November 14, 2003

Cultural Disconnect Dept.

THE BBC REPORTS that Boy George's (nee George O'Dowd) musical , which recently opened in New York, has been "savaged" by American critics. We are not all that displeased about the situation, either.

We can assure our readers that this has nothing to do with Mr O'Dowd. Indeed, we fully admit that we once regularly listened to Culture Club, although we can safely say that we have not done so for nigh on fifteen years. Our complaints with "Taboo" are purely modern-day in reference.

Our first complaint about "Taboo," which is admittedly snarky, is that Rosie O'Donnell brought the show to New York. As we believe Ms O'Donnell to be a mediocre person on her good days and an annoying, insensitive, boorish and classless person on her bad days, we aren't all that saddened to see an enterprise of hers fail. Perhaps this will restore some humility to her bearing; a quality which she desperately needs, if the recent trial over the failure of the magazine bearing her name is any indication. Basically, we do not take kindly to people who browbeat others with those others' health problems.

Our second complaint about "Taboo" is summed up in this quote from the BBC's report on the matter:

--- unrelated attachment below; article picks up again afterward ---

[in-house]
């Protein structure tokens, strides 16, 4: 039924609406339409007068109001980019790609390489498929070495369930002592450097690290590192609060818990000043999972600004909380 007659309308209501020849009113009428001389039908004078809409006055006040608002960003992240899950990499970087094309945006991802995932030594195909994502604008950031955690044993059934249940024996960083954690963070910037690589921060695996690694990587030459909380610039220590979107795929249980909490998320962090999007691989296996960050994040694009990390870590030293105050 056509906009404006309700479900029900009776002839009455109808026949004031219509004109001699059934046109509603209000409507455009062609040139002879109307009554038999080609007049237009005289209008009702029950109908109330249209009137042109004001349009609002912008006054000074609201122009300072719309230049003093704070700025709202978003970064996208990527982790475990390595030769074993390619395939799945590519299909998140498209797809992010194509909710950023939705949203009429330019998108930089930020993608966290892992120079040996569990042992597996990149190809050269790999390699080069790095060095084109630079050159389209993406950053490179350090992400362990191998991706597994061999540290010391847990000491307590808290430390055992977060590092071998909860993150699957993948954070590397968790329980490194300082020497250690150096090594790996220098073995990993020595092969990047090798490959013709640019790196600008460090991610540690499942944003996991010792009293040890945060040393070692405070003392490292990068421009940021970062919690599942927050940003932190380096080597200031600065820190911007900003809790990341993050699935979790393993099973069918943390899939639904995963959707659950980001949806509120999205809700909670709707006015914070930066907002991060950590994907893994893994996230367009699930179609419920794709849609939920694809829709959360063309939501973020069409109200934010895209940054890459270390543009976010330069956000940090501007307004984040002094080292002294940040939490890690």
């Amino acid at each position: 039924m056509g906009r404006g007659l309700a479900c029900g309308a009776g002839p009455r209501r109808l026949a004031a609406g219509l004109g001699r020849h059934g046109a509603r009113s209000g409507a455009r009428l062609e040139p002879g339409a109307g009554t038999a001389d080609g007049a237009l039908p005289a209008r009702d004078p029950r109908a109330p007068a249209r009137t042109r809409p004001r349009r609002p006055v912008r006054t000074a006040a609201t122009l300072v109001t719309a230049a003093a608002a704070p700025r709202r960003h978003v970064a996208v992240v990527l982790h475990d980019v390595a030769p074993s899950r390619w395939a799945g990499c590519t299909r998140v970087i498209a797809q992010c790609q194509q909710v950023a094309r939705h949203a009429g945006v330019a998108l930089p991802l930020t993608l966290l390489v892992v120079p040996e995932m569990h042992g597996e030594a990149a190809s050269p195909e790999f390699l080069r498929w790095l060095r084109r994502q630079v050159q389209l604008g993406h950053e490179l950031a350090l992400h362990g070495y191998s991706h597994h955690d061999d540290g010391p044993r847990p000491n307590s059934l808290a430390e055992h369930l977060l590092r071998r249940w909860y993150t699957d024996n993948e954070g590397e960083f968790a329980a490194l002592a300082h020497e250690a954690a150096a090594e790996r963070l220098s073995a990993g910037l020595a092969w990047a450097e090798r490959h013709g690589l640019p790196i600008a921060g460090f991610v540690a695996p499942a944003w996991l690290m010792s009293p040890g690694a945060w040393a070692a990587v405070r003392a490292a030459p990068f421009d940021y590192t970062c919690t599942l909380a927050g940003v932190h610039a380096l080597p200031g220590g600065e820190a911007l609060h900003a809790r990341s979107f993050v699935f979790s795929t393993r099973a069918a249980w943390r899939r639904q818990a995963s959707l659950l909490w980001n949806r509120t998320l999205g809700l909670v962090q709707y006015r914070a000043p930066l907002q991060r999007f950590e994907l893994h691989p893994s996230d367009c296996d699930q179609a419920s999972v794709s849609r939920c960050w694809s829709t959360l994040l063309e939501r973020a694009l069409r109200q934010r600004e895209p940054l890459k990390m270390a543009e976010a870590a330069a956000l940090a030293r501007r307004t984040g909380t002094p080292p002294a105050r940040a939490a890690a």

The musical, which was penned by George, has been rewritten by US playwright Charles Busch to make it appeal more to US audiences.

Perhaps it is just us, but we are constantly amazed that the people in charge of entertainment in this country apparently think it is necessary to Americanize foreign productions, or even make domestic productions set elsewhere in the world so bloody American. One would think that if an American program were shown in Britain, the British would -- we don't know -- realize that it was an American program and watch accordingly. Why the reverse does not also hold staggers us.

Really, now -- can one imagine watching Monty Python with all sorts of American references? Obviously not.

Posted by Benjamin Kepple at November 14, 2003 10:41 PM | TrackBack